The great dome at Florence was built on newly applied principles. The previous domes, such as that of the Pantheon, did not give much external effect. The great dome, which Brunelleschi succeeded in erecting, far exceeded in grandeur and beauty anything of its kind that had been executed before. It is octagonal in form, and painted. It springs from the top of an octagonal drum and there are two separate shells of masonry, with space between. Eight vast ribs, and walls of masonry, rise and converge towards the opening at the top, and between each of the eight major ribs are two smaller ribs. The dome is capped by a lantern after Brunelleschi's design, but it was built after his death.

Vasari says of the Dome: " Heaven willed, after the earth had been for so many years without an excellent soul or a divine spirit, that Filippo should leave to the world from himself, the greatest, the most lofty, and the most beautiful construction of all those made in the time of the moderns, and even in that of the ancients."

Michaelangelo turning back to gaze upon Filippo's work, as he rode away from Florence, declared that he could not do anything more beautiful.

The beauty of the past in Florence is like the beauty of the great Duomo. Contrast Ouida's description with the isolation of Pisa's pile:

" About the Duomo there is stir and strife at all times; crowds come and go; men buy and sell ; lads laugh and fight; piles of fruit blaze gold and crimson; metal pails clash down on the stone with shrillest clangor ; on the steps, boys play at dominoes, and women give their children food, and merry-makers join in carnival fooleries; but there in the midst is the Duomo all unharmed and undegraded, a poem and a prayer in one, its marbles shining in the upper air, a thing so majestic in its strength, and yet so human in its tenderness, that nothing can assail and nothing equal it."

In the piazza: On the stone called Dante's, a plain flat stone scarce discerned From others in the pavement, where upon He used to bring his quiet chair out, turned To Brunelleschi's church, and pour alone. The lava of his spirit when it burned:it is not cold today. 0 passionate Poor Dante, who, a banished Florentine, Didst sit austere at banquets of the great and muse on this far-off stone of thine, And think how oft a passer used to wait A moment in the golden day's decline, With " good night, dearest Dante " .. .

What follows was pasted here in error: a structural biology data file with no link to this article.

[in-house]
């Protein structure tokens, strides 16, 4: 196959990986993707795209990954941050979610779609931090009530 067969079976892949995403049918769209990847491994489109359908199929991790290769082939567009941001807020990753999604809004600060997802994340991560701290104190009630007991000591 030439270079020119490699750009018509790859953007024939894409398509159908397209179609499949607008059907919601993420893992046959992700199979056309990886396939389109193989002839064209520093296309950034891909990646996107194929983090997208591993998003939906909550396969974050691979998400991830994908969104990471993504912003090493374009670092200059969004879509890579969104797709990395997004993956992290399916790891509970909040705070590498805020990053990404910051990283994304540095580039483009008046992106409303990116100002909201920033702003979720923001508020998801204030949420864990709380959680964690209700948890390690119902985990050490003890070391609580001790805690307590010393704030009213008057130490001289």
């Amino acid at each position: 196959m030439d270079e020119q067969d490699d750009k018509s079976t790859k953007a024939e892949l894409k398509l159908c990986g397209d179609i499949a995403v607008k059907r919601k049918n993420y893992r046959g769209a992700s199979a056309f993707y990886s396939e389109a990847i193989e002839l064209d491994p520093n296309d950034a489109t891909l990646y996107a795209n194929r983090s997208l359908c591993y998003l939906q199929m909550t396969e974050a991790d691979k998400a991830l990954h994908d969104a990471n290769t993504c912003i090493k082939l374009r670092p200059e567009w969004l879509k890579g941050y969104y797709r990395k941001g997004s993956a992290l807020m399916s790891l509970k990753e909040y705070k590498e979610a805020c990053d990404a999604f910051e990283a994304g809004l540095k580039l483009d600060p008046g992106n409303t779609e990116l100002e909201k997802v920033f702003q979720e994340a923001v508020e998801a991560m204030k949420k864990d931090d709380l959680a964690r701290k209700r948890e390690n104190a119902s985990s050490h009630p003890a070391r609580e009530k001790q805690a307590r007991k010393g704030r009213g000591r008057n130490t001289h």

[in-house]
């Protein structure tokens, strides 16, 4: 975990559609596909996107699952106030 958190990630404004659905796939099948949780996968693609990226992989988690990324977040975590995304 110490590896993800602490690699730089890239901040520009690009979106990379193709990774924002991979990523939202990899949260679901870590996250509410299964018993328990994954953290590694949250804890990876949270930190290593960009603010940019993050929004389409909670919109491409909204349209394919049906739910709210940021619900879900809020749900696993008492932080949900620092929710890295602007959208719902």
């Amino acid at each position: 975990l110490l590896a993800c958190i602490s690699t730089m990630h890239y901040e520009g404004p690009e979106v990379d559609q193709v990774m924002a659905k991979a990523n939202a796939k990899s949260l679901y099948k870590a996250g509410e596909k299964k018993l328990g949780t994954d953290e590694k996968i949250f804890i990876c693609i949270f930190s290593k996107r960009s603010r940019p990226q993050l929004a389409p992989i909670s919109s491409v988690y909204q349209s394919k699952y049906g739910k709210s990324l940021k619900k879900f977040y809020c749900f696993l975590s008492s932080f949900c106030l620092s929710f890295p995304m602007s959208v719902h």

Vasari, in his Lives of the Painters, Sculptors and Architects, says of Brunelleschi, a good friend who always had time to bestow help:

There are many men who, though formed by nature with small persons and insignificant features, are yet endowed with so much greatness of soul and force of character, that unless they can occupy themselves with difficult nay, almost impossible undertakings, and carry these enterprises to perfection to the admiration of others, they are incapable of finding place for their lives. And, however mean or unpromising may be the occasion presented to such persons, however trifling the object to be attained, they find means to make it important, and to give it elevation.

Therefore, it is that none should look with contemptuous glance upon those who lack grace and beauty, since it is beyond doubt that beneath the clods of earth the veins of gold lie hidden.

Hawthorne says that the interior, lighted as it is almost exclusively by painted windows, seems to him worth all the variegated marbles and rich cabinet work of St. Peter's.

We recall the preaching of Savonarola in the fifteenth century. In the middle of the night crowds came to await the opening of the cathedral when they might hear the words of the great preacher who was destined afterwards to be burned alive nearby.

And some one has said that even the heavens seemed envious of the dome, for their lightnings perpetually strike it.